- University of Leeds
University of Leeds
The strength of our academic expertise combined with the breadth of disciplines we cover, provides a wealth of opportunities and has real impact on the world in cultural, economic and societal ways.
The University of Leeds strives to achieve academic excellence within an ethical framework informed by our values of integrity, equality and inclusion, community and professionalism.
Our values of professionalism, inclusiveness, integrity and community are at the heart of everything we do. We understand that what we do can have an impact on the wider community, which is why we take our social, economic and environmental responsibilities seriously.
We strive to ensure that everyone within the University is treated fairly, with dignity and respect; that the opportunities we provide are open to all; and that the University provides a safe, supportive and welcoming environment.
As an international research-led University, Leeds strives to go beyond our legal duties to create a positive environment for our diverse community of staff and students.
The University works hard to promote gender equality and support the career development of talented women working in the traditionally male-dominated fields of science, engineering and technology. The University renewed its Athena SWAN Bronze award in November 2012, four STEM departments hold Athena SWAN awards and all relevant faculties and schools are working towards departmental bronze or silver awards.
Leeds is committed to recruiting the brightest and best students regardless of background and our Reach for Excellence and Access to Leeds (A2L) programmes are key parts of our Access Agreement and Education Engagement Strategy. We have also developed an access strategy to recognise the needs of potential mature students.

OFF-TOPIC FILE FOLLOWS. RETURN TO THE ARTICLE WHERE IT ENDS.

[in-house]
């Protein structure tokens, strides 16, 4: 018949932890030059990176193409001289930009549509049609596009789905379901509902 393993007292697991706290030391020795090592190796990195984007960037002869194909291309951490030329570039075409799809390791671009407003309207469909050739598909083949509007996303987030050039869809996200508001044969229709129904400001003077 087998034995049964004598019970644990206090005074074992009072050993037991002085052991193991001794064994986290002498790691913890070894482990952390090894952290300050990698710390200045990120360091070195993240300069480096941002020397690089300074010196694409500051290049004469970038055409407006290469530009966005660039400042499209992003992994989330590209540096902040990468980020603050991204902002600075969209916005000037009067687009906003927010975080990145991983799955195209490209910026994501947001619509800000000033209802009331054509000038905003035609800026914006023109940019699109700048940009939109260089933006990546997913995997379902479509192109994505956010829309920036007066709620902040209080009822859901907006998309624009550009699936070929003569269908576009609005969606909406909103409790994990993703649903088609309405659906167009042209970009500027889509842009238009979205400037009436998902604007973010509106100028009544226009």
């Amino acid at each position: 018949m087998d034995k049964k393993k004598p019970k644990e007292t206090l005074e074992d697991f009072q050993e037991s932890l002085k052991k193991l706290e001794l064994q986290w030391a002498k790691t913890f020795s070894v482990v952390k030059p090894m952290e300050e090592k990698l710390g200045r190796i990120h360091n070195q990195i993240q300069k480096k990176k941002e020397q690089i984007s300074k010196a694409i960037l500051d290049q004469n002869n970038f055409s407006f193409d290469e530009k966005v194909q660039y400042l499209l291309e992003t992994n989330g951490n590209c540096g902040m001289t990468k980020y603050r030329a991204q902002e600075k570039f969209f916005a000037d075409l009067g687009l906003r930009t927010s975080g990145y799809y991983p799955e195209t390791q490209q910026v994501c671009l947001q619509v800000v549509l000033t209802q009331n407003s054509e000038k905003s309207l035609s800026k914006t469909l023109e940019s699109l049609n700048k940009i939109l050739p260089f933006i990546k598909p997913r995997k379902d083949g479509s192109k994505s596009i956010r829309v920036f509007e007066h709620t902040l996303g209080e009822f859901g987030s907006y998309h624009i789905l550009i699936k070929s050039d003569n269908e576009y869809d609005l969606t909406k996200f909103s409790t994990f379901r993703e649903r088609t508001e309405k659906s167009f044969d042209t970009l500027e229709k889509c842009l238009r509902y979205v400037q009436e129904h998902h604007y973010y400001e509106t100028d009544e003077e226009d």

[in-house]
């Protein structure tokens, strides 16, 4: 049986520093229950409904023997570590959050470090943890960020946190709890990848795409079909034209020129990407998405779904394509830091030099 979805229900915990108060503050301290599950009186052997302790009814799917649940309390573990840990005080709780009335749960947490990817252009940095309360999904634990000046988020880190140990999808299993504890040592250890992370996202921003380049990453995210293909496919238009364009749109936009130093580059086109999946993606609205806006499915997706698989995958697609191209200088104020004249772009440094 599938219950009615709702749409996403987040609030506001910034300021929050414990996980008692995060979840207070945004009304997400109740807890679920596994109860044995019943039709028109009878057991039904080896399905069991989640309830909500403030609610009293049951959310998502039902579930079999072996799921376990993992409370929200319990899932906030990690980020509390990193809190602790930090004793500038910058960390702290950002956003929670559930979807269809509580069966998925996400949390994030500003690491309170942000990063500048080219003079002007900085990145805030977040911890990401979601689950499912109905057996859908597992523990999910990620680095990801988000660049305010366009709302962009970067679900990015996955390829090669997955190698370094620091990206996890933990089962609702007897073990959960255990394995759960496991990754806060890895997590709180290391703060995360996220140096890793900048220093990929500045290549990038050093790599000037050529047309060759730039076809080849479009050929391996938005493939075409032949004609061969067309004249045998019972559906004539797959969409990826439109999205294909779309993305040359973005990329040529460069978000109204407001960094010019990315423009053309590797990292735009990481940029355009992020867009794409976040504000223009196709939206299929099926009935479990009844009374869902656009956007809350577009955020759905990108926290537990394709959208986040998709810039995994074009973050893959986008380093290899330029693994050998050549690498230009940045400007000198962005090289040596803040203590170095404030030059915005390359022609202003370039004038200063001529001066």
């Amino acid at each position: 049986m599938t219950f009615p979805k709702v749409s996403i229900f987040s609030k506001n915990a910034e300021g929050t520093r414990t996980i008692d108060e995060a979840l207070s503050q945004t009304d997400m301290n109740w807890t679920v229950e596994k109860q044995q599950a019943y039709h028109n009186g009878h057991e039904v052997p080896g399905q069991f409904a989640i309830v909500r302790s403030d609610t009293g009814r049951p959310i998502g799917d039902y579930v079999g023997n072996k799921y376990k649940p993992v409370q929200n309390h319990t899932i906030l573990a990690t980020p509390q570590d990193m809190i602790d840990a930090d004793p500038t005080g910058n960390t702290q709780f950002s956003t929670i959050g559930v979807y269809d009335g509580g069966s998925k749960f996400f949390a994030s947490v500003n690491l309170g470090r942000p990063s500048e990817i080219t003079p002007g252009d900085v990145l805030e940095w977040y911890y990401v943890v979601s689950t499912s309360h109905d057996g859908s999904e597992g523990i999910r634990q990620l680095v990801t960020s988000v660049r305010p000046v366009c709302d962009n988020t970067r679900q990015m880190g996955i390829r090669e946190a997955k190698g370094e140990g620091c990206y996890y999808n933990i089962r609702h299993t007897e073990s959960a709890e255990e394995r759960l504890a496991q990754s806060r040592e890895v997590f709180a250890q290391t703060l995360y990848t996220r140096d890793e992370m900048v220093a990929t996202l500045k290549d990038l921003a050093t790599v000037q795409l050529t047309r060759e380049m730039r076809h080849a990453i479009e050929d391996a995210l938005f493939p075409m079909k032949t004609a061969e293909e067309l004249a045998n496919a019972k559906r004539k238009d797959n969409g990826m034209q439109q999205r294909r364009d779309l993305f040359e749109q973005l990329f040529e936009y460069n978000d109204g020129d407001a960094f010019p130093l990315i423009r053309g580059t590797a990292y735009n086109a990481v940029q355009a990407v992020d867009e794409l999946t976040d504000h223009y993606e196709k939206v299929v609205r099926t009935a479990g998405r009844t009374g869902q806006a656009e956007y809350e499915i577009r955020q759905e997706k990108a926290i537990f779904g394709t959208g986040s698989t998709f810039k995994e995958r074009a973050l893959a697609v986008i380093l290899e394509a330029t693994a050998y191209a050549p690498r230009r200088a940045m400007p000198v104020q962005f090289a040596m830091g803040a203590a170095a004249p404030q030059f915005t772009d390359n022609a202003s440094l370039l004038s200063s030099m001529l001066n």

We have developed a sustainability strategy focused on four core themes:
- developing knowledge and capacity
- being a positive partner in society
- enhancing our resource management
- developing a collaborative organisation
Processes are in place to ensure that sustainability is embedded in our decision making with social, environmental and economic impacts considered in our procurement process and in all of our major developments and investments.
We encourage our students to engage with sustainability through extra-curricular activities, and on campus we have developed our award winning partnership-based sustainable garden, linking edible planting, wildflower areas and research pods to create a space which is open to staff, students and the local community.
Schools / Colleges / Departments / Courses / Faculties
- Arts (English; History; Humanities; Institute for Colonial and Postcolonial Studies; Leeds Humanities Research Institute; Institute for Medieval Studies; School of Languages, Cultures and Societies;)
- Biological Sciences (Institute of Membrane and Systems Biology; Institute of Molecular and Cellular Biology; Institute of Integrative and Comparative Biology; Undergraduate School of Biological Sciences; Graduate School of Biological Sciences)
- Business (Accounting and Finance; Economics; International Business; Management; Marketing; Work and Employment Relations)
- Education, Social Sciences and Law (Education; Law; Politics and International Studies; Sociology and Social Policy; Graduate School)
- Engineering (Chemical and Process Engineering; Civil Engineering; Computing; Electronic and Electrical Engineering; Mechanical Engineering)
- Environment (School of Earth and Environment; School of Geography; Institute for Transport Studies)
- Mathematics and Physical Sciences (Chemistry; School of Food Science and Nutrition; Mathematics; Physics and Astronomy)